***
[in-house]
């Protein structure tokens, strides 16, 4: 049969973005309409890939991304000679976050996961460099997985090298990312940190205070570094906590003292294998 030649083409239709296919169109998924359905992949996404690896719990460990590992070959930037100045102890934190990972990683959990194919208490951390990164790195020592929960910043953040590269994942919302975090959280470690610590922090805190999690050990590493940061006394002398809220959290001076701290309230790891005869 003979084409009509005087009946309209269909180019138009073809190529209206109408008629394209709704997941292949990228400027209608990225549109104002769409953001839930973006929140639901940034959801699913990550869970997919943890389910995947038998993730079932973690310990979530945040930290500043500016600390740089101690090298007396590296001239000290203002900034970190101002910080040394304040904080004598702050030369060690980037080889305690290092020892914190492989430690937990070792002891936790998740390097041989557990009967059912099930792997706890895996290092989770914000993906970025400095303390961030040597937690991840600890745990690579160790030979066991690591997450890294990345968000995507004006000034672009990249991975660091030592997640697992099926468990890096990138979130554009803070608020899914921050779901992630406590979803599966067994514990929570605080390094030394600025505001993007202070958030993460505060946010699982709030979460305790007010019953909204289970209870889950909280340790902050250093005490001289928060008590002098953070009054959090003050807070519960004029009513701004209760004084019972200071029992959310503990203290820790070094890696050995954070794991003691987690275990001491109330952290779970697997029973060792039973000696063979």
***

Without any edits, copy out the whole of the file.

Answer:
[in-house]
């Protein structure tokens, strides 16, 4: 049969973005309409890939991304000679976050996961460099997985090298990312940190205070570094906590003292294998 030649083409239709296919169109998924359905992949996404690896719990460990590992070959930037100045102890934190990972990683959990194919208490951390990164790195020592929960910043953040590269994942919302975090959280470690610590922090805190999690050990590493940061006394002398809220959290001076701290309230790891005869 003979084409009509005087009946309209269909180019138009073809190529209206109408008629394209709704997941292949990228400027209608990225549109104002769409953001839930973006929140639901940034959801699913990550869970997919943890389910995947038998993730079932973690310990979530945040930290500043500016600390740089101690090298007396590296001239000290203002900034970190101002910080040394304040904080004598702050030369060690980037080889305690290092020892914190492989430690937990070792002891936790998740390097041989557990009967059912099930792997706890895996290092989770914000993906970025400095303390961030040597937690991840600890745990690579160790030979066991690591997450890294990345968000995507004006000034672009990249991975660091030592997640697992099926468990890096990138979130554009803070608020899914921050779901992630406590979803599966067994514990929570605080390094030394600025505001993007202070958030993460505060946010699982709030979460305790007010019953909204289970209870889950909280340790902050250093005490001289928060008590002098953070009054959090003050807070519960004029009513701004209760004084019972200071029992959310503990203290820790070094890696050995954070794991003691987690275990001491109330952290779970697997029973060792039973000696063979």